Barbara Walters passed away on December 30, 2022 at the age of 93. To many, Waters was absolutely a household name, and there’s no denying that she’s made an impact on the world. Personally I was exposed to Walters when I’d watch episodes of 20/20 as a kid. Yeah, as a kid, like a little kid. There were probably topics that I should not have been exposed to such as the Shi Pei Pu “A Spy for Love” episode, which I watched when it originally aired. I was hardly out of elementary school and was taking in some interesting content. That was my exposure to investigative journalism. This is not a piece about Barbara Walters. It’s a piece about when she was born and civil liberties.
Barbara Walters was born on September 25, 1929. Women only had the right to vote for 9 years when Walters was born and prohibition was still in effect. Walters, until she passed, was older and technically still is, than the 1934 National Firearms Act. In 93 years, Walters as an individual and as a journalist got to see some crap go down in the world.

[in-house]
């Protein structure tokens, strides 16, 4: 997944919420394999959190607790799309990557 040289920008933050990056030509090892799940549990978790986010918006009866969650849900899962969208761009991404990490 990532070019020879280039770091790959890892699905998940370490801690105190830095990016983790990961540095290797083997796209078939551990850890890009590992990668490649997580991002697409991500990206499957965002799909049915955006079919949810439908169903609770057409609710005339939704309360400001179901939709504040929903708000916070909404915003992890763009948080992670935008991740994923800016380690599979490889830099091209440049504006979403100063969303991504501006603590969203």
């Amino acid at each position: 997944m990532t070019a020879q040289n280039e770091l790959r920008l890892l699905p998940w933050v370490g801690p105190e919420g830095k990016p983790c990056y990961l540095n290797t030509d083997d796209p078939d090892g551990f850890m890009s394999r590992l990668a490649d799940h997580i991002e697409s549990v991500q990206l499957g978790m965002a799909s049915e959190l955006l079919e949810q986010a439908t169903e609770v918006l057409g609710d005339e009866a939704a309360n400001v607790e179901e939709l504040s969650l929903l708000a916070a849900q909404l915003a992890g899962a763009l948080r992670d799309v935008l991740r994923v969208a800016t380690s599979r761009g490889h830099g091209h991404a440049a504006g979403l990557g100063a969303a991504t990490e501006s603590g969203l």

This story is not an original idea. I stole it. I stole it from a friend. Tony Simon from The Second is For Everyone Diversity Shoot is who I’ve taken these thoughts from. At Simon’s Diversity Shoots, he always starts each event with giving a talk about civil liberties and gun rights. To Simon, it’s never about political party, but rather about the actual liberties that we have, that have been taken from us, and in some cases as of recent are being returned to us.
Simon often tells a story about being part of the first generation of free Black people in the United States. If we look at the history of Black advancement, he’s right. The final court cases and laws removing restrictions on the Black citizens did not happen until after the 1968 Civil Rights Act and Fair Housing Act.